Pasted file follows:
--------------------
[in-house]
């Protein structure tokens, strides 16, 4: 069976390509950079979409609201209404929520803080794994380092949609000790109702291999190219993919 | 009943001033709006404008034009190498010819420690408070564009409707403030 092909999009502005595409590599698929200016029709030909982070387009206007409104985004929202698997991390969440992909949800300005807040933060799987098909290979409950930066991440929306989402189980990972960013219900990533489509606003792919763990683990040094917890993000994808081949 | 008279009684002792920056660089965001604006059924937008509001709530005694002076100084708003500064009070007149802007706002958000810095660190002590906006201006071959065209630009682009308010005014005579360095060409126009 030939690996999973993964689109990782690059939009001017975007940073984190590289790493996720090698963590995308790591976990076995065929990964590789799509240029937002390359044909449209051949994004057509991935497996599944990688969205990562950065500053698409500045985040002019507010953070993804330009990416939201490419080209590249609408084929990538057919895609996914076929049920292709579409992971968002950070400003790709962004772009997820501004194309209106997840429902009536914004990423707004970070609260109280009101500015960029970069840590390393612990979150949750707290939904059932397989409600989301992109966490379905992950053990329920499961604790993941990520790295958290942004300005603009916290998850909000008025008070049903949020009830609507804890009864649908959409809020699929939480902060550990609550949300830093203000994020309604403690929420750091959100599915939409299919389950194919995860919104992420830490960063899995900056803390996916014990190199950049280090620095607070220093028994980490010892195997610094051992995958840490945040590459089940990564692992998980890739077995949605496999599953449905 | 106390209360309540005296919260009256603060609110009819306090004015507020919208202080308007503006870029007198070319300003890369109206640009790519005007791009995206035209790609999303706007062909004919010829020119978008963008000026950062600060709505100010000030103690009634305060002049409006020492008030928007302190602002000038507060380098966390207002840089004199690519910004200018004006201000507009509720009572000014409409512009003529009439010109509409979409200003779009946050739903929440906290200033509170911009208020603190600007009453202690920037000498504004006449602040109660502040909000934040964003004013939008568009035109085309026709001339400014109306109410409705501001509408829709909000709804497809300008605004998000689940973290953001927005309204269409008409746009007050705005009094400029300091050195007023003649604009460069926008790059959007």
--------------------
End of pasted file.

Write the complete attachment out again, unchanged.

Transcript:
[in-house]
């Protein structure tokens, strides 16, 4: 069976390509950079979409609201209404929520803080794994380092949609000790109702291999190219993919 | 009943001033709006404008034009190498010819420690408070564009409707403030 092909999009502005595409590599698929200016029709030909982070387009206007409104985004929202698997991390969440992909949800300005807040933060799987098909290979409950930066991440929306989402189980990972960013219900990533489509606003792919763990683990040094917890993000994808081949 | 008279009684002792920056660089965001604006059924937008509001709530005694002076100084708003500064009070007149802007706002958000810095660190002590906006201006071959065209630009682009308010005014005579360095060409126009 030939690996999973993964689109990782690059939009001017975007940073984190590289790493996720090698963590995308790591976990076995065929990964590789799509240029937002390359044909449209051949994004057509991935497996599944990688969205990562950065500053698409500045985040002019507010953070993804330009990416939201490419080209590249609408084929990538057919895609996914076929049920292709579409992971968002950070400003790709962004772009997820501004194309209106997840429902009536914004990423707004970070609260109280009101500015960029970069840590390393612990979150949750707290939904059932397989409600989301992109966490379905992950053990329920499961604790993941990520790295958290942004300005603009916290998850909000008025008070049903949020009830609507804890009864649908959409809020699929939480902060550990609550949300830093203000994020309604403690929420750091959100599915939409299919389950194919995860919104992420830490960063899995900056803390996916014990190199950049280090620095607070220093028994980490010892195997610094051992995958840490945040590459089940990564692992998980890739077995949605496999599953449905 | 106390209360309540005296919260009256603060609110009819306090004015507020919208202080308007503006870029007198070319300003890369109206640009790519005007791009995206035209790609999303706007062909004919010829020119978008963008000026950062600060709505100010000030103690009634305060002049409006020492008030928007302190602002000038507060380098966390207002840089004199690519910004200018004006201000507009509720009572000014409409512009003529009439010109509409979409200003779009946050739903929440906290200033509170911009208020603190600007009453202690920037000498504004006449602040109660502040909000934040964003004013939008568009035109085309026709001339400014109306109410409705501001509408829709909000709804497809300008605004998000689940973290953001927005309204269409008409746009007050705005009094400029300091050195007023003649604009460069926008790059959007």